I might be a complete monetary nerd, but I truly happy when I receive a new working paper in the mail from Douglas Irwin on Gustav Cassel. That happened tonight. I have been waiting for the final version of the paper for a couple weeks. Doug was so nice to send me a “preview” a couple a weeks ago. However, now the paper has been published on Dartmouth College’s website.
Lets just say it at once – it is a great paper about the views and influences of the great Swedish economist and monetary expert Gustav Cassel.
Here is the abstract:
“The intellectual response to the Great Depression is often portrayed as a battle between the ideas of Friedrich Hayek and John Maynard Keynes. Yet both the Austrian and the Keynesian interpretations of the Depression were incomplete. Austrians could explain how a country might get into a depression (bust following an investment boom) but not how to get out of one (liquidation). Keynesians could explain how a country might get out of a depression (government spending on public works) but not how it got into one (animal spirits). By contrast, the monetary approach of economists such as Gustav Cassel has been ignored. As early as 1920, Cassel warned that mismanagement of the gold standard could lead to a severe depression. Cassel not only explained how this could occur, but his explanation anticipates the way that scholars today describe how the Great Depression actually occurred. Unlike Keynes or Hayek, Cassel explained both how a country could get into a depression (deflation due to tight monetary policies) and how it could get out of one (monetary expansion).”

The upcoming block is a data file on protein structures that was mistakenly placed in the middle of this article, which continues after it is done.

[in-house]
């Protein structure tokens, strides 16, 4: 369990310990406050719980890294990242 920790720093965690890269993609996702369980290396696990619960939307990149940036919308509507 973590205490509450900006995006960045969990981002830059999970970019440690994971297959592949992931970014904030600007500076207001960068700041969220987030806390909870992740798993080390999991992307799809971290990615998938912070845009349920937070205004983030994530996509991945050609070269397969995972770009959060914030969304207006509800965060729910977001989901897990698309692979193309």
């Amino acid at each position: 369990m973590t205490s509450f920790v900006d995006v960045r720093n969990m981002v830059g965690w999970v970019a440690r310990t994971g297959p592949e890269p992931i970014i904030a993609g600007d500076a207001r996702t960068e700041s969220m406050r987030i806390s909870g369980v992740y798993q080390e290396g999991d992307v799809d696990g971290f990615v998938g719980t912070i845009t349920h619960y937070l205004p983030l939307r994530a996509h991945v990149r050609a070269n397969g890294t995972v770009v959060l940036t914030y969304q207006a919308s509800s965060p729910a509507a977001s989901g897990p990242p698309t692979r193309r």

Douglas Irwin has written a great paper on Cassel and for those who do not already know Cassel’s important contributions not only to the monetary discussions in 1920s and 1930s, but to monetary theory should read Doug’s paper.
Cassel fully understood the monetary origins of the Great Depression contrary to the other main players in the discussion of the day – Hayek and Keynes. From the perspective of today it is striking how we are repeating all the discussions from the 1930s. To me there is no doubt Gustav Cassel would have been as outspoken a critique of both Keynesians and Austrians as he was in 1930s and I am pretty sure that he would have been a proud Market Monetarist. In fact – had it not been for the fantastic name of our school (ok, I got a ego problem…) then I might be tempted to say that we are really all New Casselian economists.
Cassel clearly explained how gold hoarding by especially the French and the US central banks was the key cause for the tightening of global monetary conditions that pushed the global economy into depression – exactly in the same way as “passive” monetary tightening due to a sharp rise in money demand generated deflationary pressures that push the global economy and particularly the US and the European economies into the Great Recession. I my mind Cassel would have been completely clear in his analysis of the causes of the Great Recession had he been alive today.
In fact even though I think Market Monetarists tell a convincing and correct story of the causes for the Great Recession and I also sure that Gustav Cassel would have helped Market Monetarists in seeing the international dimensions of the crisis – particular European demand for dollars – better.
Douglas Irwin has written an excellent paper and it should be read by anyone who is interested monetary theory and monetary history.
Thank you Doug – you did it again!
See a couple of previous comments on Doug’s work and on Cassel: